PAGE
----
Opinion |

Israel's Health Minister: We Won't Turn Our Back on Ukrainian Refugees

We have a moral obligation to extend a hand to those fleeing war. Unfortunately, shameful obstacles are being put before the few who are knocking at our gates, but were not born into the right religion

Nitzan Horowitz
Nitzan Horowitz
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Ukrainian refugees arriving at Israel's Ben-Gurion International Airport, Mar. 10, 2022
Ukrainian refugees arriving at Ben-Gurion International Airport, last month. Make no mistake, basic health care will not lead millions of Ukrainians to flood Israel. Credit: Hadas Parush
Nitzan Horowitz
Nitzan Horowitz

Millions of Ukrainians have fled their homes because of the Russian invasion. Most of them have found shelter in neighboring countries. Europe has generously opened its gates. It has also provided them with visas for a few years, the possibility of work and subsidized housing. And yet a handful, a few thousand such refugees, are coming to Israel as well.

Some of these individuals are Jews and are eligible to do this under the Law of Return, but some are not Jewish. Why are they coming here? Because they have family or acquaintances here, and they want to be with them until things calm down.

I know an Israeli whose only sister lives in Ukraine, and is not Jewish. After the war broke out, the sister came to her. Where else should she go? Should we expel this refugee because she is not entitled to come to Israel under the Law of Return, and prevent her from obtaining medical attention or making a living?

Even if we were not a country founded by and for refugees, we would still have a moral obligation to extend a helping hand to those fleeing war. Unfortunately, there are some who are placing shameful obstacles before the few who are already knocking at our gates after escaping the Russian war machine, but simply were not born into the right religion.

One can only imagine the heartbreak, distress and difficulties of adjustment of people who do not speak the language here, who have left all their lives and property behind, and in some cases family as well. There is one issue that we must respond to immediately: the physical and mental health of those who have arrived in Israel. Simply put: The State of Israel must provide medical insurance to every refugee – parents, children and the elderly. That is not a gift or a “favor.” It is a basic, unconditional human right.

The truth is, I was also surprised to discover that obtaining the basic right to medical care on behalf of these refugees has encountered political obstacles, and so far the funding has not been approved to arrange for this to happen. The Interior Ministry has gone out of its way to prevent it; the Finance Ministry is dragging its feet and not transferring the (meager) funding required. The refugees are here without medical insurance, they can’t pay for private treatment and therefore refrain from asking for medical care when they need it, risking deterioration of their condition.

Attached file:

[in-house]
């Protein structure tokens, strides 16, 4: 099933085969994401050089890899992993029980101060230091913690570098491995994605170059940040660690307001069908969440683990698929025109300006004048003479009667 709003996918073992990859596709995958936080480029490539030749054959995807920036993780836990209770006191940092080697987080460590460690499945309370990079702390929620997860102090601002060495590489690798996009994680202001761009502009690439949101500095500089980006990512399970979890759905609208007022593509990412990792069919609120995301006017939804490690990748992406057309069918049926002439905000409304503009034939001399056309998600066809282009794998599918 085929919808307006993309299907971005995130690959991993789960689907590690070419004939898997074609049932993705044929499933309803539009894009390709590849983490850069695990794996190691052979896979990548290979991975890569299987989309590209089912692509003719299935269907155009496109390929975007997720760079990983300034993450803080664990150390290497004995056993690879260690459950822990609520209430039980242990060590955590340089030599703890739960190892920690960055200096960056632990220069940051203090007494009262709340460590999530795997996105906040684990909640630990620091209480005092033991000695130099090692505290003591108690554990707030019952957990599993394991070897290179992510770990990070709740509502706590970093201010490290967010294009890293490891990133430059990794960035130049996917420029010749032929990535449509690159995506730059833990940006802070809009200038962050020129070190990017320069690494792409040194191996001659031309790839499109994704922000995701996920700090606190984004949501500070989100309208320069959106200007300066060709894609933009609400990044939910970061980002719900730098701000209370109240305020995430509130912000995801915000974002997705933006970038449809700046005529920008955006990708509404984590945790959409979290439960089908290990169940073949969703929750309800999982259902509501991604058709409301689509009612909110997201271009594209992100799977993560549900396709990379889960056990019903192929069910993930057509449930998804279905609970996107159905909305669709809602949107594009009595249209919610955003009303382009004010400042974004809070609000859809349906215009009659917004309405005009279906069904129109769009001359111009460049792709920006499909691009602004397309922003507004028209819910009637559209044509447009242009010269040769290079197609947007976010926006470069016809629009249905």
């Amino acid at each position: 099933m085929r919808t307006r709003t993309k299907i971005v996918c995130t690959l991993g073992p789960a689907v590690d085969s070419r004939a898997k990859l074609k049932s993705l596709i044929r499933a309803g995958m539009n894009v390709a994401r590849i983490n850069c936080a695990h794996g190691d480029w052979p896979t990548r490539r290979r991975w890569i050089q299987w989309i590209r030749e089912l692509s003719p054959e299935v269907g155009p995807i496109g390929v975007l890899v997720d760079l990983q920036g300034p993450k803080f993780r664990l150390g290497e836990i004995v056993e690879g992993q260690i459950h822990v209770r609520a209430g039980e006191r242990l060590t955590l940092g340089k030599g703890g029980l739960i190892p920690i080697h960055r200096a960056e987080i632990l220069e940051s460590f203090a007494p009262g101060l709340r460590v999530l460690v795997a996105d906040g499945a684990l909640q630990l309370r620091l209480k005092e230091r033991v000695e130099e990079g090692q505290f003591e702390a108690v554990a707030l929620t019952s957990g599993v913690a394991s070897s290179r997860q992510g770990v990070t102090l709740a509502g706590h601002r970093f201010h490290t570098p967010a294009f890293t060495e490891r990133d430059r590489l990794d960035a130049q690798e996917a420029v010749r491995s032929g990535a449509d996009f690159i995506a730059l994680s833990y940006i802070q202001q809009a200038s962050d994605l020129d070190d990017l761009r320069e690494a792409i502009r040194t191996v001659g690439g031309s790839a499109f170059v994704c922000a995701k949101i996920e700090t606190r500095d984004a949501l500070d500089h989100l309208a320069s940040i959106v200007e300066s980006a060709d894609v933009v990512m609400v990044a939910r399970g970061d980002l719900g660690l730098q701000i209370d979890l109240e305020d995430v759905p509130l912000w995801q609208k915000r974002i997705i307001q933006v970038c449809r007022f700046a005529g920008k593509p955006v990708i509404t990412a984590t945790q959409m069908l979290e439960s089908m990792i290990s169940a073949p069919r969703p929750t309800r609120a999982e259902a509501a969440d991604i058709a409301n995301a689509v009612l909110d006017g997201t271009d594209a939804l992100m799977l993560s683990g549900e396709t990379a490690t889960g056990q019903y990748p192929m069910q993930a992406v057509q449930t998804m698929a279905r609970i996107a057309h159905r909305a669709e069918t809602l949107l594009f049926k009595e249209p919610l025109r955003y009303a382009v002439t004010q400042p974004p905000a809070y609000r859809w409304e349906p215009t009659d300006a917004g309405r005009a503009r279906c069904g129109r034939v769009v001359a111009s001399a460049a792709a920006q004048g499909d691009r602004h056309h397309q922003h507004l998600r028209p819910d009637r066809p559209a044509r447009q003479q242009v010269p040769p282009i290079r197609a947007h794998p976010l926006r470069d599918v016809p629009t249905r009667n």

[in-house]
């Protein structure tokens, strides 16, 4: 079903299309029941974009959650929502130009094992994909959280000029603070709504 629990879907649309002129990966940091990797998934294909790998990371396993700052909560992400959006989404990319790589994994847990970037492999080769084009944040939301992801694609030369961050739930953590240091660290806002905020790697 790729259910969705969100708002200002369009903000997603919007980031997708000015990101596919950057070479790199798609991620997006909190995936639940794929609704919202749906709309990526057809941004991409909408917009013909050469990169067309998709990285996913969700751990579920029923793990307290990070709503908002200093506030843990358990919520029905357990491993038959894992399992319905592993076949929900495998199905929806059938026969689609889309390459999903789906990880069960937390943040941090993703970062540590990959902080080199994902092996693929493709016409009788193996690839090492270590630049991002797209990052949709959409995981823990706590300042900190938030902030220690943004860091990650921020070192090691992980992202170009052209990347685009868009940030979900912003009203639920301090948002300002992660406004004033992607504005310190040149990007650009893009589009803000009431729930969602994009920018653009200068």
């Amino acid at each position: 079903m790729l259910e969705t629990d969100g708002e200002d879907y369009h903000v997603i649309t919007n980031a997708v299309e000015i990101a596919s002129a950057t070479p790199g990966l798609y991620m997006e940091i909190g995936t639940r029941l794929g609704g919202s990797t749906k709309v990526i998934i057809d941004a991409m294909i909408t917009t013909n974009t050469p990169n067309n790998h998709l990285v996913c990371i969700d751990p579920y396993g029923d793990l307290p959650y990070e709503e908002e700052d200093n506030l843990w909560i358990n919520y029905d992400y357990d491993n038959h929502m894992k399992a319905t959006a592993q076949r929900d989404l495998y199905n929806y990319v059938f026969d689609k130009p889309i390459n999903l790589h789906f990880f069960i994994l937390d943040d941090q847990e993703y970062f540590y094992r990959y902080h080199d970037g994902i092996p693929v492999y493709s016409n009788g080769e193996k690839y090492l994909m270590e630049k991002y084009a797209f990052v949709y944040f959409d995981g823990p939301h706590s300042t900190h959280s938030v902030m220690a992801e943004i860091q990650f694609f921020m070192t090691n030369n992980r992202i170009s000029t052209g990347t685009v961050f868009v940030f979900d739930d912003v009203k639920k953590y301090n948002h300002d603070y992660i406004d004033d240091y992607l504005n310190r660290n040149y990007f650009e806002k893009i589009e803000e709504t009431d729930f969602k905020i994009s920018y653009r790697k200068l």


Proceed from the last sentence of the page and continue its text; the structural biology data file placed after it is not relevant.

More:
A situation in which Israel allows refugees to enter the country but does not provide them with medical insurance is immoral and endangers the health of the refugees and of the general public. Beyond the moral failure involved here, preventing thousands of refugees from receiving medical care could impact the health care system and the outcome could be even costlier. Refugees who do not receive proper care because they can’t afford it could get sicker, which will require the health care system to accept them in worse condition, at greater cost, endangering their lives and possibly those of the people around them. The cost of not providing care on time will only grow, in terms of health as well as morally and even financially. This is neither just nor wise.

And this struggle goes on. The system is stuck, and not by chance. Extraneous considerations prevent a solution to this simple problem, on the backs of the refugees and at the expense of their health. Some people see the health of a small number of war refugees as a “demographic danger.” Make no mistake, basic health care will not lead millions of Ukrainians to flood Israel. There’s not the slightest risk of this happening. The only threat from the foot-dragging is medical harm to those in need of treatment.

"You will aid the sick irrespective of whether they are converts or gentiles or citizens, whether they are ignominious or respected." That is the Hebrew oath that obligates members of the health care system in Israel. Doctors, medical professionals, HMO directors – are all obligated to this oath, to this basic ethical directive, and want to care for anyone who needs treatment.

It must be clear: The Israeli health care system will reject no one, certainly not war refugees whose world had collapsed around them. We must insist on this.

The writer is Israel’s minister of health.

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